My name is Eisha Khan and I live in Bradford with my husband and three amazing children; Musa who is eight, Mariyah aged six and Minha who is 4 years old. We have a lovely cat called Fluffy.
As part of our ActEarly collaboration in the London Borough of Tower Hamlets, we’ve been working with the inspirational Bromley by Bow Centre to explore what makes happy and healthy children. The aim of this stream of work is primarily to set the agenda for the ActEarly research priorities across Tower Hamlets, to build stronger relationships between researchers, residents, and organisations in the area, as well as to begin co-produced action based on the identified priorities.
As John mentioned in his last blog post, our communities are at the heart of ActEarly. If we’re going to achieve sustainable changes in health and our ‘systems’ that promote health then we need to start in harnessing the views and creativity of our citizens. We like to think of the ActEarly project as ‘people-powered’. Co-production and citizen science are the key underpinning approaches which will ensure we achieve this genuine partnership with our communities and stakeholders. But what do we mean by co-production and citizen science? As we’ve started our ActEarly journey we’ve realised that these terms mean many different things to many different people! So our first job has been to spend time defining exactly what we mean by ‘people powered research’ and the values and principles that we want to follow. All of us within the co-production and citizen science group come at our respective practices with a set of varied and diverse experiences, but with some core principles that keep us motivated and focussed on doing our work in a particular way. They can be boiled down to: empowerment and equality, shared knowledge, and meaningful involvement. Read More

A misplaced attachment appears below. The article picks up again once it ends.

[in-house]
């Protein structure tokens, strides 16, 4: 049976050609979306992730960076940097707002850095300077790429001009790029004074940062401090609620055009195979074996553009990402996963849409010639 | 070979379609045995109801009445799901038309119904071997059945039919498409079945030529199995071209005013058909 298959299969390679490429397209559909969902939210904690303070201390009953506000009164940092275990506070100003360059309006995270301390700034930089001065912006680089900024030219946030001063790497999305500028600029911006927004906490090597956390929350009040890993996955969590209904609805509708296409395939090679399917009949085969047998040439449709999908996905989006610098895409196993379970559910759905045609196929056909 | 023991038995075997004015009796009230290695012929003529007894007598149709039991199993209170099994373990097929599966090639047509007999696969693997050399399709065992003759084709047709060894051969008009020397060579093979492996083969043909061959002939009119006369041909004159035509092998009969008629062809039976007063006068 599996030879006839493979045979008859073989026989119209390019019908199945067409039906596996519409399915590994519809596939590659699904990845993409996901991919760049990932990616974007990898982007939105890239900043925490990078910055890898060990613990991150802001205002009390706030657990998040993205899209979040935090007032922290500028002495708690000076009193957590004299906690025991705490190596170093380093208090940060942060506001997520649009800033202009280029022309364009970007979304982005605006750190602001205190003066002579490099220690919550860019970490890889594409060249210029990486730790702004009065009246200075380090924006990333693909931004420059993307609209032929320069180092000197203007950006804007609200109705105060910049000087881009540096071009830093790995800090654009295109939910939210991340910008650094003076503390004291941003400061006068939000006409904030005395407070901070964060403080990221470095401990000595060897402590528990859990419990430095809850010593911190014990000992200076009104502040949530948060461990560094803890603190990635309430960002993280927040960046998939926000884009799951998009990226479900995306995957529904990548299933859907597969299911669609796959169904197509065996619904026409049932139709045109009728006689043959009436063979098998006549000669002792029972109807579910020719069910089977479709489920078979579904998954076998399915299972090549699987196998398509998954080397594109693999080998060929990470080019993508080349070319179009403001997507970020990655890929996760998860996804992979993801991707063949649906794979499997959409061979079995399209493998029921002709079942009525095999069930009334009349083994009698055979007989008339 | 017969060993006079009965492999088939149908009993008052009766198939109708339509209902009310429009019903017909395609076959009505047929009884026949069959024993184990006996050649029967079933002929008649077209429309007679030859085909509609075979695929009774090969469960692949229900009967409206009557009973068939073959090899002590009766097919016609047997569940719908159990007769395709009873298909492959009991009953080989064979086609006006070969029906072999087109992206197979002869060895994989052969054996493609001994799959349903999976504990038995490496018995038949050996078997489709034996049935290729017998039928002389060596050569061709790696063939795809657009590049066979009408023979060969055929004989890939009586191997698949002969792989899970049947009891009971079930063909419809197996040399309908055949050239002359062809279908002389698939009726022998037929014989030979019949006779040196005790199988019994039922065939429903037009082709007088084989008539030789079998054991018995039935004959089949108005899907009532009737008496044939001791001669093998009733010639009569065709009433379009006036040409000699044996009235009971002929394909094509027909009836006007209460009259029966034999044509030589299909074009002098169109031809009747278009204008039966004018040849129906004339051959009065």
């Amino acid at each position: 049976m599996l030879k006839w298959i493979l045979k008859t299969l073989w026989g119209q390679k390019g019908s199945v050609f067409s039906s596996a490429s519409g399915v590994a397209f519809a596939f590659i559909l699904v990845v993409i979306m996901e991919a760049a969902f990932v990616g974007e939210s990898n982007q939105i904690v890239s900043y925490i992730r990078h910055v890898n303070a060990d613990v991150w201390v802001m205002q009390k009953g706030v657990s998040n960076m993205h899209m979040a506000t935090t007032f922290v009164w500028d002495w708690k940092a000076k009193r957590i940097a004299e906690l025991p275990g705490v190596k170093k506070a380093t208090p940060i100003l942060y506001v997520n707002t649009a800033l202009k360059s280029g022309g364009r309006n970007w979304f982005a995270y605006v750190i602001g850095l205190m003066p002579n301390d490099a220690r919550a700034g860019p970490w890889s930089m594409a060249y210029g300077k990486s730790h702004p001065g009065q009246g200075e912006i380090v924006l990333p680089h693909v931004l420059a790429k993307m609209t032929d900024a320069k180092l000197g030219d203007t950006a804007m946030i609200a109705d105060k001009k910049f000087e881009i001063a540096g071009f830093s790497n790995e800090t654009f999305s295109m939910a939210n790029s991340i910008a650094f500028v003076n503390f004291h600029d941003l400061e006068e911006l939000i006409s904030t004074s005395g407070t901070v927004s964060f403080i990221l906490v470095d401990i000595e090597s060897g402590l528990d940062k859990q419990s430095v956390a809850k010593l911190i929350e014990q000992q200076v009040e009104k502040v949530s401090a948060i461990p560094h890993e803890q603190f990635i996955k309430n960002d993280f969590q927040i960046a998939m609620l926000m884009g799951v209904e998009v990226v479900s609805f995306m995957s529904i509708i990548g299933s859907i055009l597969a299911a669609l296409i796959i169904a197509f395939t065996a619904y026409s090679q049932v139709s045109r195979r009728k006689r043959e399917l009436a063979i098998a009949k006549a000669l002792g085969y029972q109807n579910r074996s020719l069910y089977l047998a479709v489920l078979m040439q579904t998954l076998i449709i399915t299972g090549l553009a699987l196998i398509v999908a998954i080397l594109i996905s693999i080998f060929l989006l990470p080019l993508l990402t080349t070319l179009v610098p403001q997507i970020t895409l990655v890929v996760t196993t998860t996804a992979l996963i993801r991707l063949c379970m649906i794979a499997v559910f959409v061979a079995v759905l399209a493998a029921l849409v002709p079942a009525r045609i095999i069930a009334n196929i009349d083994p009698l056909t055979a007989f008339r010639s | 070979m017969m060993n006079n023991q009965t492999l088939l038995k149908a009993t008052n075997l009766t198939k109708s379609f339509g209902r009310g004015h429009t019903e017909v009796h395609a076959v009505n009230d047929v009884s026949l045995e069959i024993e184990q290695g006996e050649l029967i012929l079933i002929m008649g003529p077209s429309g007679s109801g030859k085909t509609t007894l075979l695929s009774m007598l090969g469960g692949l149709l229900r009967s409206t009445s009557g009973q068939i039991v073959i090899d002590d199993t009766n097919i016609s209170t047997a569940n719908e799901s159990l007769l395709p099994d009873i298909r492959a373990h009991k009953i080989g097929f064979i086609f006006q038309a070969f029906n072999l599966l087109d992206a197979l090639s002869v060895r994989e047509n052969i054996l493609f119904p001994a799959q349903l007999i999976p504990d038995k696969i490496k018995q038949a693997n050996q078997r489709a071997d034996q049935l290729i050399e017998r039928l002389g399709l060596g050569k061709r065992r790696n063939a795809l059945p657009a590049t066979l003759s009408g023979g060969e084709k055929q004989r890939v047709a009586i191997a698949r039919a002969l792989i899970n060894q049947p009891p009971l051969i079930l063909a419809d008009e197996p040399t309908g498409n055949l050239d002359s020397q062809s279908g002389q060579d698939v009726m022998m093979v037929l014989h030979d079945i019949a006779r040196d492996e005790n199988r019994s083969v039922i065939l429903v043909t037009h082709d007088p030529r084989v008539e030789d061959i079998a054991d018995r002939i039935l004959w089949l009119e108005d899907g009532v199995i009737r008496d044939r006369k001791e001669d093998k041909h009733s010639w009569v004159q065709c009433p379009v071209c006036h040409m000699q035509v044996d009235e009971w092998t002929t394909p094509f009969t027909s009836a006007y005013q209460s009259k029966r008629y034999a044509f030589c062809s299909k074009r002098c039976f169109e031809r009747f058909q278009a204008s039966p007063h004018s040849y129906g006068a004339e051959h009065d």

ActEarly has made a great start and is already breaking new ground – for example, putting co-production at the centre of everything it does. Such an approach is much needed but it can throw up challenges and I talk through some of these in this blog. I’m sure there are many of you who have thoughts about these challenges, so all comments are welcome.
This is the wicked problem. While medical research has made such a spectacular impact on communicable disease, we are struggling when it comes to non-communicable disease. We face rising rates of diabetes, heart disease, obesity and mental ill-health, with ever-closer connections between them. We have been very good at describing the causes of these diseases, but less successful at coming up with solutions. Almost 90% of our health research funding is invested in biomedical research hoping to find new molecular or genetic cures, but paradoxically almost 90% of the determinants of health are social and environmental.